The Cleveland Cavaliers should be using this offseason to retool for another NBA Finals run. At least that’s what we’d be doing if we saw the Golden State Warriors celebrating like rock stars after downing us for the second time in three seasons. Instead, this offseason has been anything but positive for the three-time reigning Eastern Conference champs.
The Cavs might still be the team to beat in the East. However, over the last few months, it seems as if the organization has become its own worst enemy. As a result, it’s only a matter of time before fans accustomed to winning are forced to face the sad reality that this might be the beginning of the end for The Land. Here’s a look at how this came to be.
No love for Griff
Although former General Manager David Griffin helped build a Cleveland Cavaliers team that went to three consecutive NBA Finals and won a title in 2016, he and the owner Dan Gilbert could not come to terms on an extension.
According to ESPN, per a source familiar with the situation, contract negotiations broke down because Griffin and Gilbert had a different vision for the Cavs’ future. While ownership clearly didn’t value the architect behind the franchise’s recent success, at least the King did.
Couldn’t swing a deal for PG-13
During the introductory press conference for new GM Koby Altman, Gilbert had this to say about Paul George’s trade from the Indiana Pacers to the Oklahoma City Thunder: “I will say that Indiana could’ve done better than it did.” Although he’s referring to the club’s failed attempt to acquire four-time All-Star — more specifically, how the Cavs’ offer was better — if you ask us, this sounds a bit like sour grapes.
Maybe if Cleveland wasn’t dealing with a shakeup, it could’ve focused more on getting a deal done.
Lowballing Chauncey Billups was not cool
Following Griffin’s departure, Gilbert zeroed in on former NBA point guard and ESPN analyst Chauncey Billups to fill the void in the front office. However, after ample time to think about it, the five-time All-Star decided the position wasn’t for him. Said Billups to The Undefeated:
First and foremost, my family was 100 percent behind me taking the job. It didn’t come down to that at all. At the end of the day, after carefully looking at the entire situation, I just felt it wasn’t the time. It’s that simple. I’ve got a ton of respect for Dan and the Cavs organization. But now just wasn’t the time.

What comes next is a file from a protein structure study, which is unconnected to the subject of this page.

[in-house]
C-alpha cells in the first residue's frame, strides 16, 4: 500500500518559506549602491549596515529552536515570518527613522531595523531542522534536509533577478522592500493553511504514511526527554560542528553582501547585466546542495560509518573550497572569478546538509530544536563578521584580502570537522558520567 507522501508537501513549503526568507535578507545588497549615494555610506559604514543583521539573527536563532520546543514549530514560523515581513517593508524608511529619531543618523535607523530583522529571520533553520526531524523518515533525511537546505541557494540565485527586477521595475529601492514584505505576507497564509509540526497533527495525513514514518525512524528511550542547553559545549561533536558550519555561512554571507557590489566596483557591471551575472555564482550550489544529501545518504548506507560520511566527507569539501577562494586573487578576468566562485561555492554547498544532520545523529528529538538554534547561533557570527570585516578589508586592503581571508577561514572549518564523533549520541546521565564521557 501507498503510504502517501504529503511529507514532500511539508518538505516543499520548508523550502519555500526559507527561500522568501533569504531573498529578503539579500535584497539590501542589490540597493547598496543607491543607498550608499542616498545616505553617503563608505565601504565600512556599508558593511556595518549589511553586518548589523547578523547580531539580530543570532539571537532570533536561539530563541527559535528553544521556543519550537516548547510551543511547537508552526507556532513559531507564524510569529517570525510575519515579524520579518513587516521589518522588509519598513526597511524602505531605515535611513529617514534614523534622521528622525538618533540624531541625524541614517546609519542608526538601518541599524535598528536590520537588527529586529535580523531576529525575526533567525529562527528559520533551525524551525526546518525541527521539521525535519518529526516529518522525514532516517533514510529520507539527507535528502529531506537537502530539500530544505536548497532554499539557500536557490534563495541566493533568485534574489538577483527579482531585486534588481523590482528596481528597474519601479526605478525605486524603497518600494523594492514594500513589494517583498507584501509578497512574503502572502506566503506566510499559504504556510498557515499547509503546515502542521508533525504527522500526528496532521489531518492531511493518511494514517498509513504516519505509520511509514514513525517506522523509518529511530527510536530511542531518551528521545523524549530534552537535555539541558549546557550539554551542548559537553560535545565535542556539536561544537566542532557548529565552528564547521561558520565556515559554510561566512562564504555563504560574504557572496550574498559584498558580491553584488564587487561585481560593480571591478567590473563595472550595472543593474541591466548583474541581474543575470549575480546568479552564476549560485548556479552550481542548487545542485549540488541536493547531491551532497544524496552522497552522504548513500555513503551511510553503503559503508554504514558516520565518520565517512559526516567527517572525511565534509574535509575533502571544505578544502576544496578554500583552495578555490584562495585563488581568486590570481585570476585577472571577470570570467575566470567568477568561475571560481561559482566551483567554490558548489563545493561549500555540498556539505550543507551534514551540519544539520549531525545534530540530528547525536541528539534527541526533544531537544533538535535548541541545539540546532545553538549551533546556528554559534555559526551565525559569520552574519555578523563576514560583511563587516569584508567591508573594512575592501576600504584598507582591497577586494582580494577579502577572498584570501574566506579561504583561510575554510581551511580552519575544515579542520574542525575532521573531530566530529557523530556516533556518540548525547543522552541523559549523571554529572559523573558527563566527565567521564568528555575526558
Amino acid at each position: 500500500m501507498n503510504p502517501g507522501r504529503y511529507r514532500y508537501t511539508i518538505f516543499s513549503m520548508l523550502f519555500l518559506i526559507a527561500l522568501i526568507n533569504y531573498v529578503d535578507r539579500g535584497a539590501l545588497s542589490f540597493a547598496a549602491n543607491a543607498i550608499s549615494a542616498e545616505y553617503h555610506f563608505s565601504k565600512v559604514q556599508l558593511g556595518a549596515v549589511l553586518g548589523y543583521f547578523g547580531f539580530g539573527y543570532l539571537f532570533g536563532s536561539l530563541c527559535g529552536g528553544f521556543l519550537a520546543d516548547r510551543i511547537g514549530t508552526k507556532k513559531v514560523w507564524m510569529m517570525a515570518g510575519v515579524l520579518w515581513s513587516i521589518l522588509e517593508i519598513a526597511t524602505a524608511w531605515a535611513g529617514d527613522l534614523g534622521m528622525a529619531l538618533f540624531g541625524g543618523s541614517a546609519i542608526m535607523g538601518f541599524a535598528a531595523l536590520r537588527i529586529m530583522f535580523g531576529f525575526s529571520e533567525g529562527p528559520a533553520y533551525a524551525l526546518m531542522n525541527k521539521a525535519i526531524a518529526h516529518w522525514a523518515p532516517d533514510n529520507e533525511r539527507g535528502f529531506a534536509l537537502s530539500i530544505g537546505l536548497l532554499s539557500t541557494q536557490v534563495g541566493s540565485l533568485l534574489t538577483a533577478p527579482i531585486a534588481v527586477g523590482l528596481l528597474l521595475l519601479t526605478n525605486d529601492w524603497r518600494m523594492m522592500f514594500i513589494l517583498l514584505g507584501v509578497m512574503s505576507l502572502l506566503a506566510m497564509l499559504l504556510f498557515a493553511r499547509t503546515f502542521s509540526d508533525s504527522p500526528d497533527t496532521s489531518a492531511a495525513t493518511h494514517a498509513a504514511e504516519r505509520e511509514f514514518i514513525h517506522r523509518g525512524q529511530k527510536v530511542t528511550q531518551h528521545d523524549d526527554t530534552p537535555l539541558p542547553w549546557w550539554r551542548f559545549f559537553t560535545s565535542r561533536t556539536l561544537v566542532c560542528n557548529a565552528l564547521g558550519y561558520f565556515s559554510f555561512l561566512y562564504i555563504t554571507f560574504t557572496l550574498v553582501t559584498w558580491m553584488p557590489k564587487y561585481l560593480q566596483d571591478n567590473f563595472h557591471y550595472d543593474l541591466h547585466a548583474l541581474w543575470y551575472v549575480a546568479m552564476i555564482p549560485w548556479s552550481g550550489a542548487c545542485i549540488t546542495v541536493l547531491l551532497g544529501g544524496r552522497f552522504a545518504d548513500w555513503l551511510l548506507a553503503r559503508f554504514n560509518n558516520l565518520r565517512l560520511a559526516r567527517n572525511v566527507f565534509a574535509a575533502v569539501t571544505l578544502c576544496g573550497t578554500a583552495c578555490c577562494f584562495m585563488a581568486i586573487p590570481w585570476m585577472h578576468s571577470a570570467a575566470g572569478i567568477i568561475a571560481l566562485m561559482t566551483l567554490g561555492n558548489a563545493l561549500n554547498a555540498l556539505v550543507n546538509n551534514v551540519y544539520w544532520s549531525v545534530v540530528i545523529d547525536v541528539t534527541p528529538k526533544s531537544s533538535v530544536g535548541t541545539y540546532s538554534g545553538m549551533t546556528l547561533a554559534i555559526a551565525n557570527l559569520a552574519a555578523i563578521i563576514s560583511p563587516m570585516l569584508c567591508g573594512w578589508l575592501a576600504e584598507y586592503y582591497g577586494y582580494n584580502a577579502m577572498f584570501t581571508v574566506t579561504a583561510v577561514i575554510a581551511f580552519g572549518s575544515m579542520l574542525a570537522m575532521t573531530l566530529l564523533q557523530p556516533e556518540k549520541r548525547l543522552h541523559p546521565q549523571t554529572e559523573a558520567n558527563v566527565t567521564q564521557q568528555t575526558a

These kinds of decisions go down to a gut thing and my spirit. It just wasn’t time.
Although this reasoning makes perfect sense, per ESPN, it wasn’t the only factor behind Billups’ decision. As it turns out, the Cavaliers gave him a lowball offer of $1.5 million for the position.
According to league sources, noted ESPN, the normal starting point for a President of Basketball Operations is $4 million. This action says a lot about Gilbert’s general approach toward his front-office personnel. If you want to feel genuinely valued — as a person in the front office — you might want to steer clear of the Cleveland Cavaliers.
Kyrie Irving drama
Kyrie Irving is a superstar. Anyone who watches the clutch point guard do his thing on the court knows this to be true. Yet, Uncle Drew doesn’t want to be considered a superstar; he wants to be considered the superstar. And thanks to some ill-timed leaks, the rest of us know this as well, as word got out that Irving recently requested a trade.
There are obviously pros and cons to Irving potentially leaving The Land. Regardless of how you feel on this matter, make no mistake, this is another terrible look for the organization.
Carmelo Anthony is no longer feeling The Land
The Knicks can say whatever they want, but the only way they’re moving Carmelo Anthony is if he agrees to waive his no-trade clause. Originally, Cleveland was one of two destinations Melo was willing to move. Now, not so much.
According to the New York Post, it’s all about the Houston Rockets. If Anthony can’t go to the Rockets to team up with James Harden and Chris Paul, then he’s not waiving anything. Considering how close he is with LeBron, this speaks volumes about the dysfunction and uncertainty in Cleveland.
LeBron James holds all the cards
The Cavaliers are LeBron James‘ team. It’s been that way since his triumphant homecoming three years ago. However, the King can opt out of his contract after the 2017–18 season. So far he’s given no indication that his future plans involve staying in Cleveland. As a result, for better or worse, the Cavs are at the mercy of James. Can you say “deja vu”?